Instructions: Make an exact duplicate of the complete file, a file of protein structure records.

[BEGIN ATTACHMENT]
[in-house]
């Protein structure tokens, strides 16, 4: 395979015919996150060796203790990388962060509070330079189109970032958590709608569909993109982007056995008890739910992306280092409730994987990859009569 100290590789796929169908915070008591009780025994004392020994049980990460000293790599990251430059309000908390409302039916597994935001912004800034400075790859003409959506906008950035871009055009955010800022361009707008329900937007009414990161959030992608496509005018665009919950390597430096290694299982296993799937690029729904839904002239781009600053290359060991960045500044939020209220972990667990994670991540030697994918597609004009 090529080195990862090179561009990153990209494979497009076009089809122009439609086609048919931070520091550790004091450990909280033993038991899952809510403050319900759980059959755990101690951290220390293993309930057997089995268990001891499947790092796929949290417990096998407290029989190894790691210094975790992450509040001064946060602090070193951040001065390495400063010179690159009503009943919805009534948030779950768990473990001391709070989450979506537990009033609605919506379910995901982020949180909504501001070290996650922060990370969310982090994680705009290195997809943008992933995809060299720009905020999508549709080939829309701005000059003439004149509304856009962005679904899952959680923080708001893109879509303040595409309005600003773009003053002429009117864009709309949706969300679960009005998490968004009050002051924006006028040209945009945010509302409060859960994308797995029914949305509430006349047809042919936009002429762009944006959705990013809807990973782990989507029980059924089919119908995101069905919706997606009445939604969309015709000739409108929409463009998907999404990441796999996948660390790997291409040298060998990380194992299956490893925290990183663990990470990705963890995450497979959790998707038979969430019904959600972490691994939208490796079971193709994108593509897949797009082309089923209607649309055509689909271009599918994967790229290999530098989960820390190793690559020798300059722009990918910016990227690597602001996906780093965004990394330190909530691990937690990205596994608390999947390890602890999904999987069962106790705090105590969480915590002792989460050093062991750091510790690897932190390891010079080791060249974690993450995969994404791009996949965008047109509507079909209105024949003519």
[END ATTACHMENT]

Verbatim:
[in-house]
């Protein structure tokens, strides 16, 4: 395979015919996150060796203790990388962060509070330079189109970032958590709608569909993109982007056995008890739910992306280092409730994987990859009569 100290590789796929169908915070008591009780025994004392020994049980990460000293790599990251430059309000908390409302039916597994935001912004800034400075790859003409959506906008950035871009055009955010800022361009707008329900937007009414990161959030992608496509005018665009919950390597430096290694299982296993799937690029729904839904002239781009600053290359060991960045500044939020209220972990667990994670991540030697994918597609004009 090529080195990862090179561009990153990209494979497009076009089809122009439609086609048919931070520091550790004091450990909280033993038991899952809510403050319900759980059959755990101690951290220390293993309930057997089995268990001891499947790092796929949290417990096998407290029989190894790691210094975790992450509040001064946060602090070193951040001065390495400063010179690159009503009943919805009534948030779950768990473990001391709070989450979506537990009033609605919506379910995901982020949180909504501001070290996650922060990370969310982090994680705009290195997809943008992933995809060299720009905020999508549709080939829309701005000059003439004149509304856009962005679904899952959680923080708001893109879509303040595409309005600003773009003053002429009117864009709309949706969300679960009005998490968004009050002051924006006028040209945009945010509302409060859960994308797995029914949305509430006349047809042919936009002429762009944006959705990013809807990973782990989507029980059924089919119908995101069905919706997606009445939604969309015709000739409108929409463009998907999404990441796999996948660390790997291409040298060998990380194992299956490893925290990183663990990470990705963890995450497979959790998707038979969430019904959600972490691994939208490796079971193709994108593509897949797009082309089923209607649309055509689909271009599918994967790229290999530098989960820390190793690559020798300059722009990918910016990227690597602001996906780093965004990394330190909530691990937690990205596994608390999947390890602890999904999987069962106790705090105590969480915590002792989460050093062991750091510790690897932190390891010079080791060249974690993450995969994404791009996949965008047109509507079909209105024949003519």